Re: Overriding new and delete

James Kanze <>
Mon, 10 Aug 2009 02:16:47 -0700 (PDT)
On Aug 9, 4:44 pm, MJ_India <> wrote:

In my current requirement I want to manage memory of some
modules from a pool. All the memory allocations (standard and
user defined data types) in these modules must fetch memory
from some pool. A memory allocated in 1 module is always freed
in same module and is never freed in any other module.

But I don't know how to override new / delete operator.
1) If I override the definition globally, it overrides the
allocation and deallocation in modules where I want heap

2) If I add extra parameters to new and delete [for ex: void
*operator new(size_t count, bool dummy), void delete(void
*where, bool dummy)] and redefine new to new(true) in required
a) Operator new (and new[]) works fine, but I don't know how
to make the delete work.
b) I don't know if it is standard and would be supported by
all C++ compilers.

It's standard. Theoretically, the steps you may have to take to
replace new and delete may vary; in practice, it's sufficient to
link you versions in before the library.

Replacing global new and delete, or just adding new placement
new and delete (as you're doing) can be tricky. The main
problem is that a delete expression always calls the
non-placement version, do you need to provide the non-placement
version of operator delete. And since this has to work with the
non-placement operator new as well, you have to replace that was
well. And you have to memorize which allocator or memory pool
was used, in order to know which one to use in the delete; the
classical solution for this is to use some sort of hidden
memory for this, e.g.:

    union BlockHeader
        Allocator* allocator ;
        MaxAlignType dummyForAlignment ;
    } ;

    operator new( size_t n )
        BlockHeader* p = static_cast< BlockHeader* >(
                            malloc( n + sizeof( BlockHeader ) ) ) ;
        if ( p == NULL ) {
            throw std::bad_alloc ;
        p->allocator = NULL ;
        return p + 1 ;

    operator new( size_t n, Allocator& alloc )
        BlockHeader* p = static_cast< BlockHeader* >(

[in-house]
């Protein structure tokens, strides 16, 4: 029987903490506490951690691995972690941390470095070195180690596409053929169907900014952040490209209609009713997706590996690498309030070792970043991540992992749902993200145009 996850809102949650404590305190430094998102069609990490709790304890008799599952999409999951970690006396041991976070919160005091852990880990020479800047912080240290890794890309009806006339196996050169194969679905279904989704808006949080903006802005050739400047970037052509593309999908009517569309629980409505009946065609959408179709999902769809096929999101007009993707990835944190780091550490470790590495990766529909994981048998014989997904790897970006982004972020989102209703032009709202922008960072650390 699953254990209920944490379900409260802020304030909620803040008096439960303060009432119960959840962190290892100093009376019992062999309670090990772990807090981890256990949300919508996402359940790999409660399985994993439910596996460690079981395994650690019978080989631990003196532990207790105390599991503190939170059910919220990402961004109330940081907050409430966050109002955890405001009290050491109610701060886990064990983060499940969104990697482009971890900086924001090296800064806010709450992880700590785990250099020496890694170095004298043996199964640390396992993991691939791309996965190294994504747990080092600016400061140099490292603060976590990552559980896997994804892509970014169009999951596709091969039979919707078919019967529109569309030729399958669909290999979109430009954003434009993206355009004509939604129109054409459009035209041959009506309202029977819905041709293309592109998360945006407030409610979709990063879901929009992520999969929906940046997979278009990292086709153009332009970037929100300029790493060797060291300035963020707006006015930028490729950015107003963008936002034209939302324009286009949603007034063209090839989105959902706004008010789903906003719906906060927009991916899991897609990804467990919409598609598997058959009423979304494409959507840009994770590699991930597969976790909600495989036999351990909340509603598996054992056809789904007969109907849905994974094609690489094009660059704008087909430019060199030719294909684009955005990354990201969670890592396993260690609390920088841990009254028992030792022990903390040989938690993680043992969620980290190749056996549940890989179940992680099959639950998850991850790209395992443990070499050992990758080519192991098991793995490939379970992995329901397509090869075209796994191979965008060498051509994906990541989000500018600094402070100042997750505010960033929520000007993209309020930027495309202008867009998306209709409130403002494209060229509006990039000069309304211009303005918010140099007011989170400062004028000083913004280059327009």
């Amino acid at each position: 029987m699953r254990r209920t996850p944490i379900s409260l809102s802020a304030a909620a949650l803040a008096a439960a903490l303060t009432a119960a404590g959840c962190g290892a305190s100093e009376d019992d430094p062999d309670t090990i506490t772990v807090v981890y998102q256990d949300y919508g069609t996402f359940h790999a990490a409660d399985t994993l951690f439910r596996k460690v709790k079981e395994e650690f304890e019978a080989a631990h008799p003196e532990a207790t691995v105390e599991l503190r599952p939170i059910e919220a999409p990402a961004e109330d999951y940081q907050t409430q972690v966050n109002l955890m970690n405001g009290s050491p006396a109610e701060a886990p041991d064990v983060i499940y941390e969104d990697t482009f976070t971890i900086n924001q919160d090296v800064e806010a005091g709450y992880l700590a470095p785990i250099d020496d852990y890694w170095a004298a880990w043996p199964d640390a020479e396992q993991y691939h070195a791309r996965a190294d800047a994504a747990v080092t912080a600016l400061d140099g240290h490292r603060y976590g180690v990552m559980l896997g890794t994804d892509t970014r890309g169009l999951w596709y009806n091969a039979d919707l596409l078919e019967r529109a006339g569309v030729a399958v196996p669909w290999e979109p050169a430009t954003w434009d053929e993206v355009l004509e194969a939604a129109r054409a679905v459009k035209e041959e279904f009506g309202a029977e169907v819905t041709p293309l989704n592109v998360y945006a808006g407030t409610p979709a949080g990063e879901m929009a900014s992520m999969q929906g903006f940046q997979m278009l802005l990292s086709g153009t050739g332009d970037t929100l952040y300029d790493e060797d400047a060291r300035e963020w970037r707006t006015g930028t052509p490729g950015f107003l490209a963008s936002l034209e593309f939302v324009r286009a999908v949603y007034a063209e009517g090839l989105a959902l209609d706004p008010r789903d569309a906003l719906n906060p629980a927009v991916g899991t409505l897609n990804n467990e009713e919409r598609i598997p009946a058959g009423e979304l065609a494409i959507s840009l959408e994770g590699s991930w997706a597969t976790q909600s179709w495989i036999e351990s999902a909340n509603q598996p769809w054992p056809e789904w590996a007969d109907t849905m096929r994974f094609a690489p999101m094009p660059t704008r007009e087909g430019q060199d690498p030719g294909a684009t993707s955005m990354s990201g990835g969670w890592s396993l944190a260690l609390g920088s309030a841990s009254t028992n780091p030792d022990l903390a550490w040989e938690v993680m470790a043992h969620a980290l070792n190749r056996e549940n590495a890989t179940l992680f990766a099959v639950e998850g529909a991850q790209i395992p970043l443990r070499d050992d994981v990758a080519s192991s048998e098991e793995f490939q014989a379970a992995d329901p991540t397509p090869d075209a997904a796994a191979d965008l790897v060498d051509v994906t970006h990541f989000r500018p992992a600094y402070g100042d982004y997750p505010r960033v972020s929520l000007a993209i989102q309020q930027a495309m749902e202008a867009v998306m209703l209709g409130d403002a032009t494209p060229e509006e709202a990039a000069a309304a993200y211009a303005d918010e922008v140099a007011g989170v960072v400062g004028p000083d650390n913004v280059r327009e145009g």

alloc.allocate( n + sizeof
( BlockHeader ) ) ) ;
        if ( p == NULL ) {
            throw std::bad_alloc ;
        p->allocator = &alloc ;
        return p + 1 ;

    operator delete( void* userPtr )
        BlockHeader* p = static_cast< BlockHeader* >( userPtr ) - 1 ;
        if ( p->allocator == NULL ) {
            free( p ) ;
        } else {
            p->allocator->free( p ) ;

    operator delete( void* userPtr, Allocator& alloc )
        operator delete( userPtr ) ;

(The last is only used if a constructor in the new expression
throws an exception.)

In general, I would try to avoid this solution. If your modules
have distinct classes, you could try using class specific
operator new and delete. Otherwise, named functions can be
used, e.g.:

    template< typename T >
    create( Allocator& alloc )
        void* p = alloc.allocate( sizeof( T ) ) ;
        try {
            return ::new ( p ) T ;
        } catch ( ... ) {
   p ) ;
            throw ;

    template< typename T >
    destruct( Allocator& alloc, T* obj )
        obj->~T() ; obj ) ;

3) It works fine If I override new/delete in some modules and make
them static. (I tried on Microsoft Visual C++ environment)
But again I don't know if it legal to make new and delete static. (As
they can be either global or defined for a class)

It's not. They must have external linkage.

4) I tried to redefine new/delete in a namespace and use that
namespace where I want new definition. But Compiler either
ignores it (when I use "using namespace memory_mngr") or
prompt a warning telling new/delete must be global (When I
used memory_mngr::new).

The new and delete operators must be defined at global or class
scope. You can't define them in a namespace.

James Kanze (GABI Software)
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